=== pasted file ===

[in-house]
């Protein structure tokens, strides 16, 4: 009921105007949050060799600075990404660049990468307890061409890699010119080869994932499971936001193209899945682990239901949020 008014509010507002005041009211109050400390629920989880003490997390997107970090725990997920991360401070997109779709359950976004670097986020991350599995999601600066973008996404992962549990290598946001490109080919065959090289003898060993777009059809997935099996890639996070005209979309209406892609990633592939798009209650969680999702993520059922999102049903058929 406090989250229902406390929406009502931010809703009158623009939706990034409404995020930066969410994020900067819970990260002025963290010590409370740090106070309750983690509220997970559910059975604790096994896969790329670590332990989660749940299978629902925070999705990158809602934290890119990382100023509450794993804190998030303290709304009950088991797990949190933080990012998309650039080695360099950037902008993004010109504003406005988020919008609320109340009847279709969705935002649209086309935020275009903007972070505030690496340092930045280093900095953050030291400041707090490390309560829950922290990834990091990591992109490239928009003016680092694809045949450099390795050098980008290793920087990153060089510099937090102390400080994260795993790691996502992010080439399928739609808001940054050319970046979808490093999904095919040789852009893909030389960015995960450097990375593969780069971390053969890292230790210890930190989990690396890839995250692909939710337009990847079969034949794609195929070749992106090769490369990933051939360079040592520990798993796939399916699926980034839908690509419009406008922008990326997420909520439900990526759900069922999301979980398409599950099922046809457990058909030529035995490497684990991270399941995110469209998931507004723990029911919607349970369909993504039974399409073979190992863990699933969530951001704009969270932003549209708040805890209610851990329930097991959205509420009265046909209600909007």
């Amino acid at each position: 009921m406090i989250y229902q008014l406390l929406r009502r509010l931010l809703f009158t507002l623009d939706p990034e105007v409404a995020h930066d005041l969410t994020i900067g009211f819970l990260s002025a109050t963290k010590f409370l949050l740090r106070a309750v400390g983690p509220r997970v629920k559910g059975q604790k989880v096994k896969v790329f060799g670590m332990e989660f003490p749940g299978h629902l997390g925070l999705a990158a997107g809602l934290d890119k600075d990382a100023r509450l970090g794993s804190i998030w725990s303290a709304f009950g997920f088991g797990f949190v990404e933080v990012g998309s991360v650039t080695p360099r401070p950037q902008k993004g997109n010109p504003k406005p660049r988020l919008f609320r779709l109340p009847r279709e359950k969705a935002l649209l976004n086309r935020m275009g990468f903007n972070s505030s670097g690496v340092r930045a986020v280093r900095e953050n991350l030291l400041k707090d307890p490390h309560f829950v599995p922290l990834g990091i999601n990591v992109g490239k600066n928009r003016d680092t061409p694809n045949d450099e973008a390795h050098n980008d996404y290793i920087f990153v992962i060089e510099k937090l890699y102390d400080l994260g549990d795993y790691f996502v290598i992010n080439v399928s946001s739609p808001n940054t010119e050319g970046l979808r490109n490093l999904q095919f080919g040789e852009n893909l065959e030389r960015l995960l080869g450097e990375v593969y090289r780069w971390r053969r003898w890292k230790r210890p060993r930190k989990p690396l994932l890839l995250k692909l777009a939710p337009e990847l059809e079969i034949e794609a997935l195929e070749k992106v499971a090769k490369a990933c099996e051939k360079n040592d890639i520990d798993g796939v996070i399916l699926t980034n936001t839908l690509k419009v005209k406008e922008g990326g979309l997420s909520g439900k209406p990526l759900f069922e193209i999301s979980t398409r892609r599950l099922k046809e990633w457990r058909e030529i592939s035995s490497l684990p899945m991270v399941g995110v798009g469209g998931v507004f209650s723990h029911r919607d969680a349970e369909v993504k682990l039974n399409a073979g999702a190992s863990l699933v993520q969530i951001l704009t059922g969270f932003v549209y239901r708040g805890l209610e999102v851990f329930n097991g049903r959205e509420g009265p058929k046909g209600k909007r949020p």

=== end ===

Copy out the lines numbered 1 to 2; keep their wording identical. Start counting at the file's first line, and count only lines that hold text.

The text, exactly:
[in-house]
């Protein structure tokens, strides 16, 4: 009921105007949050060799600075990404660049990468307890061409890699010119080869994932499971936001193209899945682990239901949020 008014509010507002005041009211109050400390629920989880003490997390997107970090725990997920991360401070997109779709359950976004670097986020991350599995999601600066973008996404992962549990290598946001490109080919065959090289003898060993777009059809997935099996890639996070005209979309209406892609990633592939798009209650969680999702993520059922999102049903058929 406090989250229902406390929406009502931010809703009158623009939706990034409404995020930066969410994020900067819970990260002025963290010590409370740090106070309750983690509220997970559910059975604790096994896969790329670590332990989660749940299978629902925070999705990158809602934290890119990382100023509450794993804190998030303290709304009950088991797990949190933080990012998309650039080695360099950037902008993004010109504003406005988020919008609320109340009847279709969705935002649209086309935020275009903007972070505030690496340092930045280093900095953050030291400041707090490390309560829950922290990834990091990591992109490239928009003016680092694809045949450099390795050098980008290793920087990153060089510099937090102390400080994260795993790691996502992010080439399928739609808001940054050319970046979808490093999904095919040789852009893909030389960015995960450097990375593969780069971390053969890292230790210890930190989990690396890839995250692909939710337009990847079969034949794609195929070749992106090769490369990933051939360079040592520990798993796939399916699926980034839908690509419009406008922008990326997420909520439900990526759900069922999301979980398409599950099922046809457990058909030529035995490497684990991270399941995110469209998931507004723990029911919607349970369909993504039974399409073979190992863990699933969530951001704009969270932003549209708040805890209610851990329930097991959205509420009265046909209600909007």